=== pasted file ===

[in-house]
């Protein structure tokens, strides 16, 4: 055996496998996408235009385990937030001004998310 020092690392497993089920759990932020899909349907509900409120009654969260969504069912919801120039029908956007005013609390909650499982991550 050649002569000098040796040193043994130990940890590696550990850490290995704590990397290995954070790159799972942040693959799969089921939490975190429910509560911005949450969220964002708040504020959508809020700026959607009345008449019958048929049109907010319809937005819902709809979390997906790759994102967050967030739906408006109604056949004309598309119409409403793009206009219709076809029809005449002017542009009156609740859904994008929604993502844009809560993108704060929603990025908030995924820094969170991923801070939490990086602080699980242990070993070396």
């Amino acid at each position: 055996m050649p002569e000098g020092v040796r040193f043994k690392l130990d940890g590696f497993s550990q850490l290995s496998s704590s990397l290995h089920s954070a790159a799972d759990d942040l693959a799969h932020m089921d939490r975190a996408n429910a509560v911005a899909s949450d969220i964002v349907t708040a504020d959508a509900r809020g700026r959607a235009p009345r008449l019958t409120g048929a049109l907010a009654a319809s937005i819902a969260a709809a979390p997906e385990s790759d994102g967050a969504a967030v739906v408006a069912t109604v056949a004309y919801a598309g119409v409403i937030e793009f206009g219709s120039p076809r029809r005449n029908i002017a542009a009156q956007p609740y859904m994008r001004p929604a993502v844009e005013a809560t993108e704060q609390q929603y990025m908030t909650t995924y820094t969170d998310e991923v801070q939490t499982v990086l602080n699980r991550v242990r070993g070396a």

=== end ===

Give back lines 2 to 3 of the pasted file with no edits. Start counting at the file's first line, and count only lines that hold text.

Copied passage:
């Protein structure tokens, strides 16, 4: 055996496998996408235009385990937030001004998310 020092690392497993089920759990932020899909349907509900409120009654969260969504069912919801120039029908956007005013609390909650499982991550 050649002569000098040796040193043994130990940890590696550990850490290995704590990397290995954070790159799972942040693959799969089921939490975190429910509560911005949450969220964002708040504020959508809020700026959607009345008449019958048929049109907010319809937005819902709809979390997906790759994102967050967030739906408006109604056949004309598309119409409403793009206009219709076809029809005449002017542009009156609740859904994008929604993502844009809560993108704060929603990025908030995924820094969170991923801070939490990086602080699980242990070993070396």
């Amino acid at each position: 055996m050649p002569e000098g020092v040796r040193f043994k690392l130990d940890g590696f497993s550990q850490l290995s496998s704590s990397l290995h089920s954070a790159a799972d759990d942040l693959a799969h932020m089921d939490r975190a996408n429910a509560v911005a899909s949450d969220i964002v349907t708040a504020d959508a509900r809020g700026r959607a235009p009345r008449l019958t409120g048929a049109l907010a009654a319809s937005i819902a969260a709809a979390p997906e385990s790759d994102g967050a969504a967030v739906v408006a069912t109604v056949a004309y919801a598309g119409v409403i937030e793009f206009g219709s120039p076809r029809r005449n029908i002017a542009a009156q956007p609740y859904m994008r001004p929604a993502v844009e005013a809560t993108e704060q609390q929603y990025m908030t909650t995924y820094t969170d998310e991923v801070q939490t499982v990086l602080n699980r991550v242990r070993g070396a």